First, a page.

The Peterborough & Shirley Railroad was incorporated in 1845, opening for public use from Groton Junction (now Ayer) to West Townsend in January 1848, and to the state line during the year 1850. In 1847, prior to its opening, the line was leased to the Fitchburg Railroad. The engineer responsible for laying out the line was George A. Parker (1822-1887). The Fitchburg purchased the railroad outright in 1860. Chief engineer of the Fitchburg Railroad when the present Nashua River bridge was constructed was Edmund K. Turner (1848-1915), widely respected as a railroad engineer.
On June 25, 1882 the wooden truss bridge over the Nashua River burned, and preparations were immediately begun to replace it with a "modern" steel structure. The pin-connected Pratt thru truss was completed in 1883, making it today the second oldest identified Pratt thru truss in the state (following Northampton's "Hotel Bridge"), and the only example of the form in the MBTA system.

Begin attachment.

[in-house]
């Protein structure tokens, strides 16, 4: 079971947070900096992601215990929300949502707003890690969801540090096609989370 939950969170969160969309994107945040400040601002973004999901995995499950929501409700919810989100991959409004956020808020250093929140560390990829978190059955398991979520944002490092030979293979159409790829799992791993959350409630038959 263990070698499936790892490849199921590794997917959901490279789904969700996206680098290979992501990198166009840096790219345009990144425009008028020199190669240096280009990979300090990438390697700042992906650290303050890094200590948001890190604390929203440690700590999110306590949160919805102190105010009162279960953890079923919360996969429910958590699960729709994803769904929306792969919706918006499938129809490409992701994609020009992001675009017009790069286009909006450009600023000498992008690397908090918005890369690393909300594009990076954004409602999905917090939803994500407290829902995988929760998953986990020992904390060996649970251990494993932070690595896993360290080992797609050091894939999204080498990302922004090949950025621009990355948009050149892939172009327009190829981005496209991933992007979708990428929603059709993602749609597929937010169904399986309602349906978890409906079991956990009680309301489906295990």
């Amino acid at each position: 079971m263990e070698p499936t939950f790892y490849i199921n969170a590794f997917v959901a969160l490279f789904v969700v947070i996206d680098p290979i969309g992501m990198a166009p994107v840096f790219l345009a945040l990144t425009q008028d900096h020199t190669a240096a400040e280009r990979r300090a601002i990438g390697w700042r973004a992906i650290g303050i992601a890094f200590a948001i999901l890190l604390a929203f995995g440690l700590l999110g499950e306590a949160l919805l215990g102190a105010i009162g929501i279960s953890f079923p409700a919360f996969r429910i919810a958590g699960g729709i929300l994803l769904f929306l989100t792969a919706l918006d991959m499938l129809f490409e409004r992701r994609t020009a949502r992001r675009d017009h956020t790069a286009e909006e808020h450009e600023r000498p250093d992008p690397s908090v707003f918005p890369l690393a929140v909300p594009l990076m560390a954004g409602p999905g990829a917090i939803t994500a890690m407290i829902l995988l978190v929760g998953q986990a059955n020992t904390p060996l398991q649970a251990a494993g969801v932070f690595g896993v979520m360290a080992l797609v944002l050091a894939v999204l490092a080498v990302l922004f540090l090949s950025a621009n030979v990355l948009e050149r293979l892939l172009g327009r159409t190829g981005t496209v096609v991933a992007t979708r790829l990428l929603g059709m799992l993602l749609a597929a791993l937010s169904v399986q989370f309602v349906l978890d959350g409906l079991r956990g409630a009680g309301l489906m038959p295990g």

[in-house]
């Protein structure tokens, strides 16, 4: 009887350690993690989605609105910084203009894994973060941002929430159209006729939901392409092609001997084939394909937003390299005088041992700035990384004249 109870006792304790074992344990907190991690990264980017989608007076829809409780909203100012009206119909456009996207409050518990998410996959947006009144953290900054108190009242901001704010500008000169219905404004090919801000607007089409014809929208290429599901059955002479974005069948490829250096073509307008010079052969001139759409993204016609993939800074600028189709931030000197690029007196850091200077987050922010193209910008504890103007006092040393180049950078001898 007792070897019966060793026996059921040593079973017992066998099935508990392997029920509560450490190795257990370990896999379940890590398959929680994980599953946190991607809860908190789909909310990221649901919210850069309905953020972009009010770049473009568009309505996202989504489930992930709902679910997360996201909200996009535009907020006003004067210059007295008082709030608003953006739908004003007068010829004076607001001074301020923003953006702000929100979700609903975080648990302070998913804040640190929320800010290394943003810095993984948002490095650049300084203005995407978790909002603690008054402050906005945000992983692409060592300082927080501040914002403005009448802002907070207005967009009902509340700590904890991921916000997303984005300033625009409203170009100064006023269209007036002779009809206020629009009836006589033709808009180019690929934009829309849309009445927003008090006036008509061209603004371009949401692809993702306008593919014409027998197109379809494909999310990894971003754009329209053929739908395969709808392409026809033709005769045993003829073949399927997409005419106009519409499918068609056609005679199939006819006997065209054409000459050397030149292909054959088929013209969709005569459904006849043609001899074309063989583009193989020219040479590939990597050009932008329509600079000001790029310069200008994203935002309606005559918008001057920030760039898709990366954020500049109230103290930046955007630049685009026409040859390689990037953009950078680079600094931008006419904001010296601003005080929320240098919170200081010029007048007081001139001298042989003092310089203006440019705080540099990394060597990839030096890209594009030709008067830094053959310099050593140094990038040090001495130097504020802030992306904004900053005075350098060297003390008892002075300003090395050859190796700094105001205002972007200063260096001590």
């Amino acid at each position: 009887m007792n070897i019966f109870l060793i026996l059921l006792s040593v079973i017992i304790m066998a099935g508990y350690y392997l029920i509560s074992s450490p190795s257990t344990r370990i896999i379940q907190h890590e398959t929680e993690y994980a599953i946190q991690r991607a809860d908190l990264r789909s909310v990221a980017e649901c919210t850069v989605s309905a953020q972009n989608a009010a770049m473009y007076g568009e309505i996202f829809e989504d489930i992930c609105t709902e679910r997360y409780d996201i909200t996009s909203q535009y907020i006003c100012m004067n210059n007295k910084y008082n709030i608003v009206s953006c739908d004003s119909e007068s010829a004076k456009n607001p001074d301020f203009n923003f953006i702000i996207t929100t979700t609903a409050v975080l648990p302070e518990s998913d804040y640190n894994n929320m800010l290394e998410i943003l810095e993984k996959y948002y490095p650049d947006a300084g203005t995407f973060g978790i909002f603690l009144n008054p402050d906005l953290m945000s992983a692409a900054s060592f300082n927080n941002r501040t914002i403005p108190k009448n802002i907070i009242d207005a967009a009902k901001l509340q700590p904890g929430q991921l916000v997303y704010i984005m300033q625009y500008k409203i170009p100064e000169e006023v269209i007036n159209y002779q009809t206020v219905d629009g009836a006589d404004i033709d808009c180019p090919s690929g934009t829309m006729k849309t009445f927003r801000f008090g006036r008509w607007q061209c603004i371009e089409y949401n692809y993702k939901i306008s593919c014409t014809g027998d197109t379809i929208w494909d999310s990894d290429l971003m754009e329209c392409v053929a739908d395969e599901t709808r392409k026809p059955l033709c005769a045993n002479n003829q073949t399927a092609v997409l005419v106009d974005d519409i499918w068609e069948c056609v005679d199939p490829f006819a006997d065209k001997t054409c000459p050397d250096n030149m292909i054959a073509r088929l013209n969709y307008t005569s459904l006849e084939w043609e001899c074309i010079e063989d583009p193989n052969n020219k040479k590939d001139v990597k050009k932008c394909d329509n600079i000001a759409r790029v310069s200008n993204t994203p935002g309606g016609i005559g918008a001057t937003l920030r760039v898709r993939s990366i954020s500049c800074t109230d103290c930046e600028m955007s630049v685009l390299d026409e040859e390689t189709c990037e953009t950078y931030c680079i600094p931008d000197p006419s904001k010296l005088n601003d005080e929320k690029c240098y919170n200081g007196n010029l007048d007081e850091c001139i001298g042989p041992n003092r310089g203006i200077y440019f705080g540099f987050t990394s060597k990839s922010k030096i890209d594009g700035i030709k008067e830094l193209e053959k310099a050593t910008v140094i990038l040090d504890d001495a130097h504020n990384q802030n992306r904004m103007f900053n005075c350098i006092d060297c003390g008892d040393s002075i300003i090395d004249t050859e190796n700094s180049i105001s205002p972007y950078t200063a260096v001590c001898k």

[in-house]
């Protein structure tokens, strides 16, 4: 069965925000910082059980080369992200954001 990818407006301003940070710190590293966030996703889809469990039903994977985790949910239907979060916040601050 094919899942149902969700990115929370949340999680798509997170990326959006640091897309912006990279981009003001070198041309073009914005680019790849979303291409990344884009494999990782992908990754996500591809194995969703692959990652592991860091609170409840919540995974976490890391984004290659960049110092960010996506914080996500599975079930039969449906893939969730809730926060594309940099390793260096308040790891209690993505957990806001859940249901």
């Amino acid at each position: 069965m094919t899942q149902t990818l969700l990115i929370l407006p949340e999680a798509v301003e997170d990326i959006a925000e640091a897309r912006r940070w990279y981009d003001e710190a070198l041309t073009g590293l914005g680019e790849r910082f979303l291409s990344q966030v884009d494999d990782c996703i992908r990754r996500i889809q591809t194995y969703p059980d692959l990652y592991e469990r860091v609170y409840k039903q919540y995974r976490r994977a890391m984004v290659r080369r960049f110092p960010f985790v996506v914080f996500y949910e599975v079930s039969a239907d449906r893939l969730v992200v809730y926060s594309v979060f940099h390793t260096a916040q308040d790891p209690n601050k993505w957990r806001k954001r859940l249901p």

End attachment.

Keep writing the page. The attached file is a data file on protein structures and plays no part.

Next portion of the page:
Each truss, 128 feet in length, is composed of six panels. The top chords and verticals consist of two channels connected by lacing bars and a cover plate; the diagonals are 3-inch flat eye bars; counters consist of one-inch square tie rods; and the lower chords consist of two pairs of flat eye bars. The track is supported from the lower panel points by 24-inch plate girders.